In the shadow of snow-capped Mount Teide, on Spain’s Canary Island of Tenerife, MiradasDoc embarked on its 12th edition over Jan. 26 to Feb. 3.
105 films were showcased from around the world, with 20 coming from Africa as part of a push to inspire international co-production. The Canary Islands seem the ideal place to promote such co-operation as a Spanish community, on an African island, 62 miles into the Atlantic Ocean.
Two participating films announced deals made at the market, with more sure to come: Neasa Ní Chianáin and David Rane’s Ireland-Spain co-production “School Life,” which follows a year in the lives of two inspirational teachers, inked a deal with Swedish educational network UR Channel, and Sara Maurin’s Senegalese musical documentary “Percussions” was picked up for international sales by Colombia-based Preciosa Media.
Distributors, broadcasters and buyers from across Europe, Africa and Latin America were present at the market representing major companies, events and institutions like Movistar+, RTVE, Canal Encuentro, DocsMX, Ibermedia. Below are four main take-aways from the market and festival:
This year’s main competition consisted of 13 films from producers representing 17 countries. Rati Oneli’s “City of the Sun” garnered top plaudits as this year’s best feature, adding to an impressive festival run which includes selection at 2017’s Berlinale, and wins at the Sheffield and Madrid documentary film festivals, to name a few.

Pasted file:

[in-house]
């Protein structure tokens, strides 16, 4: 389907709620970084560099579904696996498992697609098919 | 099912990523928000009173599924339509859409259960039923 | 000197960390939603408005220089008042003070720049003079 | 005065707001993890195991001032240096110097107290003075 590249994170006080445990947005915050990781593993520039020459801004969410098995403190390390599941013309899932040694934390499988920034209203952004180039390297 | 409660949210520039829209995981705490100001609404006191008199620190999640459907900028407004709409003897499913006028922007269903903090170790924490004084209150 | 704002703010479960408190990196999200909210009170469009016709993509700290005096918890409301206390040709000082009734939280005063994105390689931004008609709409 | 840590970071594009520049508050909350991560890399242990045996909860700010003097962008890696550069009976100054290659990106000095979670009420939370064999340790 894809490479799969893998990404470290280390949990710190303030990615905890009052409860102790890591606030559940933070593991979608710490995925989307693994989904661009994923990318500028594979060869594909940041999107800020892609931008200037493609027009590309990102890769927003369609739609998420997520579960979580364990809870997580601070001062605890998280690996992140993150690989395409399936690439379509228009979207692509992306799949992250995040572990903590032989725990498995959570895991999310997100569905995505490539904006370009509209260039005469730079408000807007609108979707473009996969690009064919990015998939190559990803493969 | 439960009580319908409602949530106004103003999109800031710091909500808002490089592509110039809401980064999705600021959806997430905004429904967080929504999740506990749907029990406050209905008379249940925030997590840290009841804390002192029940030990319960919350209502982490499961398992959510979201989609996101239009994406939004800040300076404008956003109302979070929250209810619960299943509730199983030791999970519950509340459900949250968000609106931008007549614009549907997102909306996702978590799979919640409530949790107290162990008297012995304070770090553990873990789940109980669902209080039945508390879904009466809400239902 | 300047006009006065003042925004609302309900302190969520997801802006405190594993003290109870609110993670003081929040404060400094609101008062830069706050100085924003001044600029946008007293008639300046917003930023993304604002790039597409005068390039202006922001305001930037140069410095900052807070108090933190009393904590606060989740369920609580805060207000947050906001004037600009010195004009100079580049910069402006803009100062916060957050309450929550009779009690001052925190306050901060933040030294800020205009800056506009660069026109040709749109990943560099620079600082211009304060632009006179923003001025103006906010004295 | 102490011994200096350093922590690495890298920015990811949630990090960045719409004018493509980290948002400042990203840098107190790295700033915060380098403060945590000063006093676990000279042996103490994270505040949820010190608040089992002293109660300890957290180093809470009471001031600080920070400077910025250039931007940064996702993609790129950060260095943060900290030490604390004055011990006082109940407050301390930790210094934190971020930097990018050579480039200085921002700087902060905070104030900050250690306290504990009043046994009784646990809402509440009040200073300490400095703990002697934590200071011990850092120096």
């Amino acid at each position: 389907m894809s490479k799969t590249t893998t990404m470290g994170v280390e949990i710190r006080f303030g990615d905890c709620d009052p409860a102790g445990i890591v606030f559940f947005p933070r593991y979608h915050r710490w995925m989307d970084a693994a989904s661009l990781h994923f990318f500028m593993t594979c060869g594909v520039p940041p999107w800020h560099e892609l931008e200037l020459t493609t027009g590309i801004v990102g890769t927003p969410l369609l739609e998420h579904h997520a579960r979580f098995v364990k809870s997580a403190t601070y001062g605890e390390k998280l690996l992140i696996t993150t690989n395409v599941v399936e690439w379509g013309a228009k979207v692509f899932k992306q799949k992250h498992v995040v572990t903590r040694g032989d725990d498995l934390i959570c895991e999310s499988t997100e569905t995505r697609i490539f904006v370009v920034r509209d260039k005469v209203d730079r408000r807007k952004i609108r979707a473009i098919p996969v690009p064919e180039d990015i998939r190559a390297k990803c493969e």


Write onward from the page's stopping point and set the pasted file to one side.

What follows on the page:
The award for best Spanish doc went to Raúl Capdevila, Juan Carrano, Raúl Egües and Alejandra Vera’s “Judas,” set in a townie bar in an increasingly touristy neighborhood of Barcelona, and featuring its regulars.
“Since You Dance,” from Beatriz Osorno and Álvaro Torrelli won the Movistar + Award, which comes with the purchase of broadcasting rights by Spain’s largest broadcaster. A full list of winners can be found below.
Pitching Workshops and Awards
Nine projects were introduced during the pitching sessions at this year’s market. The Chile-Argentina co-production “Olympic Village” was one of the most buzzed-about films to pitch at MiradasDoc, having already been presented at Ventana Sur and ChileDoc, and picked up both the Elamedia Post-Production Prize, and the Canary Islands Connection International Distribution Award in Tenerife.
The film focuses on a community of Latin American exiles which took over the Olympic Village left behind after the 1968 Mexican Olympic games, before a shift in government forced the next generation of those exiles to be removed from their native home.
Director Sebastian Kohan talked to Variety about the significance of the award: “When the reception of the projects is good and when the returns are good, what they do is strengthen the project and give it added value.”
The big winner at the pitching sessions however, was the Spanish film, “My Other Me.” Jose Victor Fuentes, better known as Zac73dragon, won both the IFIC Prize, which provides professional consulting on the project, and the previously mentioned Development Award and its cash prize.